Please Stop Hinting at Gigabit Cellular

SONY DSCLast week there were several press releases announcing that AT&T was working with a major corporation to provide a test of 5G technology. A few days later the industry found out that the company taking part in the test is Intel, which will be making the chips involved in the tests. Intel will apparently be beta testing early units for providing high-speed bandwidth at one of their locations.

It really bothers me every time I see one of these announcements, because the whole industry seems to have bought into the hype from companies like AT&T that conflate two totally different technologies under the name of 5G. The AT&T and Intel test is going to be for a technology to provide faster indoor wireless connections using millimeter wave spectrum in competition with WiFi.

But most of the world sees the term ‘5G’ and assumes it means the next generation of cellular technology. And that means that most people reading about the AT&T press release think that we are just a few years away from having gigabit cell phones. And we are not.

I don’t know who decided to use the term 5G for two drastically different technologies. My guess is that the confusion has been purposefully sown by AT&T and Verizon. Certainly the average consumer is more likely to pay attention if they think their cell phones will soon be blazingly fast.

But this kind of confusion has real life negative consequences. Politicians and decision makers read these articles and assume that there is a fast cellular alternative coming in a few years – and this allows them to take the issue of faster landline broadband off the plate. It’s not a hard mistake to make and I’ve even seen this same confusion from smaller telco and cable company owners who see the headlines but don’t dig deeper. I assume one reason this confusion is being promoted is that both AT&T and Verizon benefit if fewer companies are investing in fiber last-mile networks to compete with them.

The millimeter wave technology that Intel is going to alpha test is to provide gigabit speed wireless connections for very short distances. It’s a technology that can distribute gigabit speed connections around an office suite, for example. The gigabit speeds are good for about 60 feet from a transmitter which fits the indoor environment and desire for speed. But even in that environment the technology has a major limitation in that these frequencies won’t pass through almost anything. Even a wall or possibly even a cubicle divider can kill the signal. And so these early tests are probably to find the best way to scatter the bandwidth around the office to reach all the nooks and crannies found in the real world.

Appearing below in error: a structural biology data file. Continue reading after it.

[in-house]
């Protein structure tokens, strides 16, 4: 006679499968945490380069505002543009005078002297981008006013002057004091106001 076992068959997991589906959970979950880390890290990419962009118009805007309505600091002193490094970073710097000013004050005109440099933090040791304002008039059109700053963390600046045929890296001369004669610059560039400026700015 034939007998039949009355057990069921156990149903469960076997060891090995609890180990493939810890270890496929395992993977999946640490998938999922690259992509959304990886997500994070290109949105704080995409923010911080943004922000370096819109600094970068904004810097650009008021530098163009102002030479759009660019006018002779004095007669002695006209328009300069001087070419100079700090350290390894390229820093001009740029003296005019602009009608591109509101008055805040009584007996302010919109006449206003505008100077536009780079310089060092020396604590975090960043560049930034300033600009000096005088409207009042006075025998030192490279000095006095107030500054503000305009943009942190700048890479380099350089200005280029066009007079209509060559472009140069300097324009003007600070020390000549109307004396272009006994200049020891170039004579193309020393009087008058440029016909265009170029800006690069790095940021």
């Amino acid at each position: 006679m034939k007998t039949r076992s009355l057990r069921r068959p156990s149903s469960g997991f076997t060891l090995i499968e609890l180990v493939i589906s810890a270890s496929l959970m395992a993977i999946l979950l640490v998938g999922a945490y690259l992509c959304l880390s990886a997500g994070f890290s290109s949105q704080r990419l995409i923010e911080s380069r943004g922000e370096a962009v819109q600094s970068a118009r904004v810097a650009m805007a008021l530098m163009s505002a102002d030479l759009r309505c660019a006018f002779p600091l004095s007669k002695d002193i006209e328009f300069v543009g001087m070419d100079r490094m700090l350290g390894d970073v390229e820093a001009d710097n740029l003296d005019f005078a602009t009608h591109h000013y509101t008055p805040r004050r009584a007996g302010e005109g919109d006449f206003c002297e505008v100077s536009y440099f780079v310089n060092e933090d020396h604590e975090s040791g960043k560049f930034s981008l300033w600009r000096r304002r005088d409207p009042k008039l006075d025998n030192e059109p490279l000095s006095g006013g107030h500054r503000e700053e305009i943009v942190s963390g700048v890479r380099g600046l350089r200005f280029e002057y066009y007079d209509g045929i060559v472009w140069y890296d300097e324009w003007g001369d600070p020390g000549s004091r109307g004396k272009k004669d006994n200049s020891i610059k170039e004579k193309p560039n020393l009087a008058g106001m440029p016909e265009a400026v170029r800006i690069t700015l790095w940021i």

This technology is being called 5G because the technology will use the 5G standard, even though that standard is not yet developed. But we already know that the 5G standard will have one major benefit over WiFi. WiFi is a bandwidth sharing protocol which gives equal preference to every transmission. If one WiFi device in an office is demanding a large amount of bandwidth and another data-hungry device comes online the protocol automatically shares the bandwidth between the two devices. 5G will allow the router to guarantee the bandwidth at different levels to each device without sharing.

But this millimeter wave trial at Intel has almost nothing else in common with cellular data transmissions other than the fact that they use the same standard. Cellular networks use much lower frequencies which have been chosen because they travel a decent distance from a cell tower, and for the most part cellular frequencies are good at penetrating walls and trees and other obstacles.

Cellular networks are not going to use millimeter wave frequencies to get to cellphones. To make that work would require mini-cell sites of some sort every hundred feet or so. That can be made to work, but really is a totally impractical application in the real world unless we someday find a way to put little cell sites literally everywhere. Using these frequencies for cellular would be a niche application that might only work in a place like a conference center and the cellphone companies are not going to automatically build this technology into cellphones. It takes chip space, extra power and new antennae to add another frequency and nobody is going to add that extra cost to a cellphone until most of the world can use it – and that literally could take many decades, if ever.